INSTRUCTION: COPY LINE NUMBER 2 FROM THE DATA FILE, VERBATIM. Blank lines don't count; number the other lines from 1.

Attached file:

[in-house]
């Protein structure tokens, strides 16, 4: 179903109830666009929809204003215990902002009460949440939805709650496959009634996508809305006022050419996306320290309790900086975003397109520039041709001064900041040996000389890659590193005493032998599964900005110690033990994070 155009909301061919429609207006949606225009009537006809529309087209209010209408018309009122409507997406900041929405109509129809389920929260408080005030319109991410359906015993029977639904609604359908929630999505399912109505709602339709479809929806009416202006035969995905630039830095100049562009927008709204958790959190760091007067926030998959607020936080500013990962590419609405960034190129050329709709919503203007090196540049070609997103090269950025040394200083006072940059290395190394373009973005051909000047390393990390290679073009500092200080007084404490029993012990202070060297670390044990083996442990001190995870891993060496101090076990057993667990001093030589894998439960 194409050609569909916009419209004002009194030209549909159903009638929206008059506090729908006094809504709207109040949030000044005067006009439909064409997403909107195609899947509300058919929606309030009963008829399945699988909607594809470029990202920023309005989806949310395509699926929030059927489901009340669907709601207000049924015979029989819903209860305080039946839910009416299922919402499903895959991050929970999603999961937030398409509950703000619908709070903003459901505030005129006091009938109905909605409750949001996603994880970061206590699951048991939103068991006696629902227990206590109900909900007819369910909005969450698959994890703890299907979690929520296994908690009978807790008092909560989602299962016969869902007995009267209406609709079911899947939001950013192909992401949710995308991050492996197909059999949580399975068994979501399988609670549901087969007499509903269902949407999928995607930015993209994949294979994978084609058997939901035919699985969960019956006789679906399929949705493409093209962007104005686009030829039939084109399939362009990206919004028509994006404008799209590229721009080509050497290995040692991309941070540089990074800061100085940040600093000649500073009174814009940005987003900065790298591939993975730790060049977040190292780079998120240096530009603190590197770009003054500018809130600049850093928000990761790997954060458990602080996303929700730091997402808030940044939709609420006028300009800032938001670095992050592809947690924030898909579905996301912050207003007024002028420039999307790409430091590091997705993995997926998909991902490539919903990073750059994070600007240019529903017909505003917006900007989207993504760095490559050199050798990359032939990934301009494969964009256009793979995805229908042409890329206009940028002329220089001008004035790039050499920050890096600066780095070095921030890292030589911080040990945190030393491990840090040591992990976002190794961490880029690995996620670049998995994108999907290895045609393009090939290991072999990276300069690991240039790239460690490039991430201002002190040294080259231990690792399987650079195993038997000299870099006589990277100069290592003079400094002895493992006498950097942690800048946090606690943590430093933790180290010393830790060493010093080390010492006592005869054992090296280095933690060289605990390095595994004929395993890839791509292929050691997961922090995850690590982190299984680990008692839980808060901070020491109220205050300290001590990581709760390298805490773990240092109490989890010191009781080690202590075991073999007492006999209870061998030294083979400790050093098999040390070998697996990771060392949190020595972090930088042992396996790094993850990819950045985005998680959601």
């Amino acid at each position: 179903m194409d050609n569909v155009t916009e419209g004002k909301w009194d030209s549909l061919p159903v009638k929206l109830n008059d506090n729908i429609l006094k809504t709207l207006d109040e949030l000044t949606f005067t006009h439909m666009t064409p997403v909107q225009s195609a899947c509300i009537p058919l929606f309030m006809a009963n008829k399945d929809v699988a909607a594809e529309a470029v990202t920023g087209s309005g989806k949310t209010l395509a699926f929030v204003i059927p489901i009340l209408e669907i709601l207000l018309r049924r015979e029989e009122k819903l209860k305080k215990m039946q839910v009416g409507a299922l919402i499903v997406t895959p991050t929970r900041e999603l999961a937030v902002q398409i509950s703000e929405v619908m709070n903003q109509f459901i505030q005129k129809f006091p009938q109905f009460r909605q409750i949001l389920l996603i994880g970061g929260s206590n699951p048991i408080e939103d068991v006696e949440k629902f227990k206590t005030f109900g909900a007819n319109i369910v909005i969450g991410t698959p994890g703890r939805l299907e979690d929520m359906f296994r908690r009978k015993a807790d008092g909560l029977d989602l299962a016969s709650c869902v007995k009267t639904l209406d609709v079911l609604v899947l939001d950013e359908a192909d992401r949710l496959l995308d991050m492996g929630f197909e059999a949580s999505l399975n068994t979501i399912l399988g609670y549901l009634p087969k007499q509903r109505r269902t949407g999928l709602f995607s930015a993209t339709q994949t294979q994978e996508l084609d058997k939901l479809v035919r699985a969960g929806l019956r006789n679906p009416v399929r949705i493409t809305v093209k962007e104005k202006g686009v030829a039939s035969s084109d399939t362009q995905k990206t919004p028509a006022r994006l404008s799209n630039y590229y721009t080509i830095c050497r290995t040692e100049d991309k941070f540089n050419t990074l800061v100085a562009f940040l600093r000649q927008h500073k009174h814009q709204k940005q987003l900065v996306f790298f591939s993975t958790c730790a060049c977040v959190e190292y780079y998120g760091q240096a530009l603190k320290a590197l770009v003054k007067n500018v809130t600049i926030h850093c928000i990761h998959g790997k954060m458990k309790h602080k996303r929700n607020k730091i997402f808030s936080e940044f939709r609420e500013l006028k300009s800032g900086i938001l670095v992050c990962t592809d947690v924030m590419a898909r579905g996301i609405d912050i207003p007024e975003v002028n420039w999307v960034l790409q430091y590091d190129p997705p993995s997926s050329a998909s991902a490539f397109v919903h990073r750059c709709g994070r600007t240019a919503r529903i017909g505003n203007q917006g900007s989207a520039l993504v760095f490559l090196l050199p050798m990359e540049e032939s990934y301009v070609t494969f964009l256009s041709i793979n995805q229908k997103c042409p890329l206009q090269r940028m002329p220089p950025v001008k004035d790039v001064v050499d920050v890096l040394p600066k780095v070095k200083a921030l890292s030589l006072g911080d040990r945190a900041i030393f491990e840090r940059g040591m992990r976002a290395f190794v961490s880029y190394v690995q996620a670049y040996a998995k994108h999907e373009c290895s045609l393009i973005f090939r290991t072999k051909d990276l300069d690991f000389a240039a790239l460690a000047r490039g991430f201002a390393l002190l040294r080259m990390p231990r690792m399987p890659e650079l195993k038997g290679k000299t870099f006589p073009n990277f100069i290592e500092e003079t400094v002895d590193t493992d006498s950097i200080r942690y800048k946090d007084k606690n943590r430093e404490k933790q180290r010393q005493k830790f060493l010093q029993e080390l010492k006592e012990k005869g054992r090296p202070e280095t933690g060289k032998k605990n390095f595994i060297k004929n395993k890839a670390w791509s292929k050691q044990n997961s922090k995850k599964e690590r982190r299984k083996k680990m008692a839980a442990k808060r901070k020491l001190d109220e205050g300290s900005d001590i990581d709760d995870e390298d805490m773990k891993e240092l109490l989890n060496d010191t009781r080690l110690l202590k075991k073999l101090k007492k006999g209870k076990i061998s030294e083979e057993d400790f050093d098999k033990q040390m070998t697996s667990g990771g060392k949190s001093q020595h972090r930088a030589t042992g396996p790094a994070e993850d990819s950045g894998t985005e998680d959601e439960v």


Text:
């Protein structure tokens, strides 16, 4: 179903109830666009929809204003215990902002009460949440939805709650496959009634996508809305006022050419996306320290309790900086975003397109520039041709001064900041040996000389890659590193005493032998599964900005110690033990994070 155009909301061919429609207006949606225009009537006809529309087209209010209408018309009122409507997406900041929405109509129809389920929260408080005030319109991410359906015993029977639904609604359908929630999505399912109505709602339709479809929806009416202006035969995905630039830095100049562009927008709204958790959190760091007067926030998959607020936080500013990962590419609405960034190129050329709709919503203007090196540049070609997103090269950025040394200083006072940059290395190394373009973005051909000047390393990390290679073009500092200080007084404490029993012990202070060297670390044990083996442990001190995870891993060496101090076990057993667990001093030589894998439960 194409050609569909916009419209004002009194030209549909159903009638929206008059506090729908006094809504709207109040949030000044005067006009439909064409997403909107195609899947509300058919929606309030009963008829399945699988909607594809470029990202920023309005989806949310395509699926929030059927489901009340669907709601207000049924015979029989819903209860305080039946839910009416299922919402499903895959991050929970999603999961937030398409509950703000619908709070903003459901505030005129006091009938109905909605409750949001996603994880970061206590699951048991939103068991006696629902227990206590109900909900007819369910909005969450698959994890703890299907979690929520296994908690009978807790008092909560989602299962016969869902007995009267209406609709079911899947939001950013192909992401949710995308991050492996197909059999949580399975068994979501399988609670549901087969007499509903269902949407999928995607930015993209994949294979994978084609058997939901035919699985969960019956006789679906399929949705493409093209962007104005686009030829039939084109399939362009990206919004028509994006404008799209590229721009080509050497290995040692991309941070540089990074800061100085940040600093000649500073009174814009940005987003900065790298591939993975730790060049977040190292780079998120240096530009603190590197770009003054500018809130600049850093928000990761790997954060458990602080996303929700730091997402808030940044939709609420006028300009800032938001670095992050592809947690924030898909579905996301912050207003007024002028420039999307790409430091590091997705993995997926998909991902490539919903990073750059994070600007240019529903017909505003917006900007989207993504760095490559050199050798990359032939990934301009494969964009256009793979995805229908042409890329206009940028002329220089001008004035790039050499920050890096600066780095070095921030890292030589911080040990945190030393491990840090040591992990976002190794961490880029690995996620670049998995994108999907290895045609393009090939290991072999990276300069690991240039790239460690490039991430201002002190040294080259231990690792399987650079195993038997000299870099006589990277100069290592003079400094002895493992006498950097942690800048946090606690943590430093933790180290010393830790060493010093080390010492006592005869054992090296280095933690060289605990390095595994004929395993890839791509292929050691997961922090995850690590982190299984680990008692839980808060901070020491109220205050300290001590990581709760390298805490773990240092109490989890010191009781080690202590075991073999007492006999209870061998030294083979400790050093098999040390070998697996990771060392949190020595972090930088042992396996790094993850990819950045985005998680959601």